The US Supreme Court on Wednesday will take up Arizona's controversial law cracking down on illegal immigrants as it prepares to weigh in on yet another heated issue in the 2012 election.
After three days of hearings on President Barack Obama's landmark health reform law last month, the court will again examine the separation of federal and state powers when it looks at the legality of Arizona's identity checks.
The top US court announced in December that it would review the 2010 law in the southwestern state, which would allow police to stop suspected illegal immigrants and demand proof of citizenship without probable cause.
The law -- portions of which have been suspended after court challenges by the Obama administration -- is among several pieces of state legislation that the White House says infringe on the federal government's authority.
The court is likely to deliver its rulings on both the immigration and the health care cases in June -- just a few months before voters go to the polls to decide whether Obama should be given a second term.
Last year, lower courts opted to strike sections of the law they said would place a burden on legal resident aliens in Arizona, where a third of the 6.6 million people is foreign-born and more than 400,000 are illegal immigrants.
But Arizona appealed, claiming that "the federal government has largely ignored Arizona's pleas for additional resources and help" in stemming the tide of illegal immigration into the state, which borders Mexico.
Arizona governor Jan Brewer -- who earlier this year was caught on camera pointing her finger in Obama's face in what looked to be a testy exchange on an airport tarmac -- has asked the high court to reinstate the suspended sections.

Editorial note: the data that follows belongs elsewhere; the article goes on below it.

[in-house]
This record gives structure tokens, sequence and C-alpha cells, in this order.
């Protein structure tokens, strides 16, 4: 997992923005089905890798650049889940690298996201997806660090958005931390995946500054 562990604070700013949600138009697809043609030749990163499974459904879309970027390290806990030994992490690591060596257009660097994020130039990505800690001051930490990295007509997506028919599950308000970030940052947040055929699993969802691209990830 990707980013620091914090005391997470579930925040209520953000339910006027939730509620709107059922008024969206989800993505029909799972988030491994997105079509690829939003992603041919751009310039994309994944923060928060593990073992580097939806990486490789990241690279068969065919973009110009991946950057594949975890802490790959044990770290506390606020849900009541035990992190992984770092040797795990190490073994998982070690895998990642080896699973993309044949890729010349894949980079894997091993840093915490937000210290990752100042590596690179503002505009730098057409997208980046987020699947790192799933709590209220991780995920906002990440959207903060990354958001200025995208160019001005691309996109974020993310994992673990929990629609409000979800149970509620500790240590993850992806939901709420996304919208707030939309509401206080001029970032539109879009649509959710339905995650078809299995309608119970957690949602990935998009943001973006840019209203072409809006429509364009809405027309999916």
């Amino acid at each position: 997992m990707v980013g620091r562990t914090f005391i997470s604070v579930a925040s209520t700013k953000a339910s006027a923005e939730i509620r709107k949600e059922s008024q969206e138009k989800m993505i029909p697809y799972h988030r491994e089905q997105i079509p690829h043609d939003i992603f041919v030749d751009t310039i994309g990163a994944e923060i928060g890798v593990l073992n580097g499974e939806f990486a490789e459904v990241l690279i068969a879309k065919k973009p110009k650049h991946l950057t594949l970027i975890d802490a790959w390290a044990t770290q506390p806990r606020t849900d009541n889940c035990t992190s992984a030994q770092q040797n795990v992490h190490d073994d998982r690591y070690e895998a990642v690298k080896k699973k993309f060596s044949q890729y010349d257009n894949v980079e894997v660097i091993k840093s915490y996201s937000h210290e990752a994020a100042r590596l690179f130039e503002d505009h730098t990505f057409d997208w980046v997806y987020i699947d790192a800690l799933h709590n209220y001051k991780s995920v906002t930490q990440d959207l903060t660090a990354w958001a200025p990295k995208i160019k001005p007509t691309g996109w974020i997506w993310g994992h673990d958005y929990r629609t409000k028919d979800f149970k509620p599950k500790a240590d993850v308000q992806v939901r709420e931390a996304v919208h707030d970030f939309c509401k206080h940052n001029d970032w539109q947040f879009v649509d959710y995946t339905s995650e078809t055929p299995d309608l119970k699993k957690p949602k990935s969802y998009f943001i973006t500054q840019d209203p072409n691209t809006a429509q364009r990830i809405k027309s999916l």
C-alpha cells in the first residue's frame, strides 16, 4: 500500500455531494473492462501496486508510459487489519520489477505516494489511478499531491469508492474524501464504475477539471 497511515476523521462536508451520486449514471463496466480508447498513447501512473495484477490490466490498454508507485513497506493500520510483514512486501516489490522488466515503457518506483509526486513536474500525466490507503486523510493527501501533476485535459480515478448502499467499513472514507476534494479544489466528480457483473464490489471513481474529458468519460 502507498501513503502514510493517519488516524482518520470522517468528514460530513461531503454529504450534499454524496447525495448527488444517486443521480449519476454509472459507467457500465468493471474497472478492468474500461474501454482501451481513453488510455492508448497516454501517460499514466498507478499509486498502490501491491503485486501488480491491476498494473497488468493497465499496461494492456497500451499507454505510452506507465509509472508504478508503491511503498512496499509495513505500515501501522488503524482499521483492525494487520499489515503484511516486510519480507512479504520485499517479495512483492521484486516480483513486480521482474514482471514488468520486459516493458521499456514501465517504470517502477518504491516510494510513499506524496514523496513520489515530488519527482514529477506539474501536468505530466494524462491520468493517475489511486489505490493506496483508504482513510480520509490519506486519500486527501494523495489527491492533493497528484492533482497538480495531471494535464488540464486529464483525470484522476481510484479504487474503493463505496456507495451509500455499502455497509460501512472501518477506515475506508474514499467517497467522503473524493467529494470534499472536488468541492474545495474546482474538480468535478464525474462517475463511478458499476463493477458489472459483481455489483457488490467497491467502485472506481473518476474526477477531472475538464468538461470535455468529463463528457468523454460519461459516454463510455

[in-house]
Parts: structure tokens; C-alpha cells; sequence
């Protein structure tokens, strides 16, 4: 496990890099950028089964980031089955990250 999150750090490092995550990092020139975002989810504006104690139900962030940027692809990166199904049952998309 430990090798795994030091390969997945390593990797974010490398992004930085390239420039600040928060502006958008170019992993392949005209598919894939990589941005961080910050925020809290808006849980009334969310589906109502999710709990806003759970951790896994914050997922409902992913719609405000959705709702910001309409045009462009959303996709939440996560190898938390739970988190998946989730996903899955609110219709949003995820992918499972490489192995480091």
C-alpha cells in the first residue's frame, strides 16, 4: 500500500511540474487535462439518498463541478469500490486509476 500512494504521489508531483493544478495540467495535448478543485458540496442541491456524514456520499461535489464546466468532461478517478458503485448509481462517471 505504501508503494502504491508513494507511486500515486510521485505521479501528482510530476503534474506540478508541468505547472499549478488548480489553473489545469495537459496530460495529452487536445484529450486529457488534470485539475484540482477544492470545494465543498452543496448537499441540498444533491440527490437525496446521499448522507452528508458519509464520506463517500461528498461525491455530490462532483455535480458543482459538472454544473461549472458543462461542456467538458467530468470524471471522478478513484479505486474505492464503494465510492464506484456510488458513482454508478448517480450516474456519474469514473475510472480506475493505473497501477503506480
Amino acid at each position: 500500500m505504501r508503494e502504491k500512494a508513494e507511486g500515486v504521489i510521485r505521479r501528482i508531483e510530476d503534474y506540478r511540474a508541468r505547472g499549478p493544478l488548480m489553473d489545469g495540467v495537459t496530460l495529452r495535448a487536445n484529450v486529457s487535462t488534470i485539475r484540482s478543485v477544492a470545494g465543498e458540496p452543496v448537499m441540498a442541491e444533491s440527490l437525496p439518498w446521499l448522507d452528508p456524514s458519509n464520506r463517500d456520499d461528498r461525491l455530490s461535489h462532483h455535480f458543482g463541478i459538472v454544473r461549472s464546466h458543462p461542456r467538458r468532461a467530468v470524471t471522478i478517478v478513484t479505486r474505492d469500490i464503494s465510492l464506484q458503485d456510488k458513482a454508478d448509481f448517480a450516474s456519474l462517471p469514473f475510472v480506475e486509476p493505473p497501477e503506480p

Beyond the identity checks without probable cause, the other sections in question would make it a crime to be in the United States unlawfully and require non-citizens to carry their identity papers with them at all times.
Also at issue is a provision that would make it a crime for illegal migrants to seek work, and one authorizing law enforcement officials to stop anyone they believe may have committed a crime that would result in their expulsion.
Critics have charged that the law would encourage racial profiling, while supporters say tougher rules are needed to curb illegal immigration.
Anthony Romero, director of the American Civil Liberties Union (ACLU), said it would be a "very dark moment" for US jurisprudence if the Supreme Court upholds the law, paving the way for legally-sanctioned discrimination.
"For the first time they would allow law enforcement to use the color of your skin, your race, your ethnicity... It's a law that is very Draconian," he told AFP.
"This case has huge implications for law enforcement and for civil rights. If the Supreme Court decides the wrong way, it's going to be a battle all over the country, state after state," Romero said.
Mexico and 17 other countries have also filed arguments with the Supreme Court opposing the law, saying the delegation of authority over such matters to individual states threatens bilateral relations with Washington.
A new study out this week by the Washington-based Pew Hispanic Center meanwhile found that the net flow of Mexican immigrants to the United States had dropped to zero due to the weakening of the American economy.
Heightened US border enforcement, a rise in deportations, improving economic conditions in Mexico and a falling birth rate there have compounded the trend, it said.
In its motion filed with the Supreme Court, Arizona argues that SB 1070 is "perfectly congruent with federal law and federal objectives."
At least 36 states have introduced legislation with elements similar to those in Arizona, five of which have been passed.
Eight of the court's nine justices will hear the case. Justice Elena Kagan, who once served as Obama's solicitor general, has recused herself. If there is a four-four tie, the lower court's decision to strike the provisions will be upheld.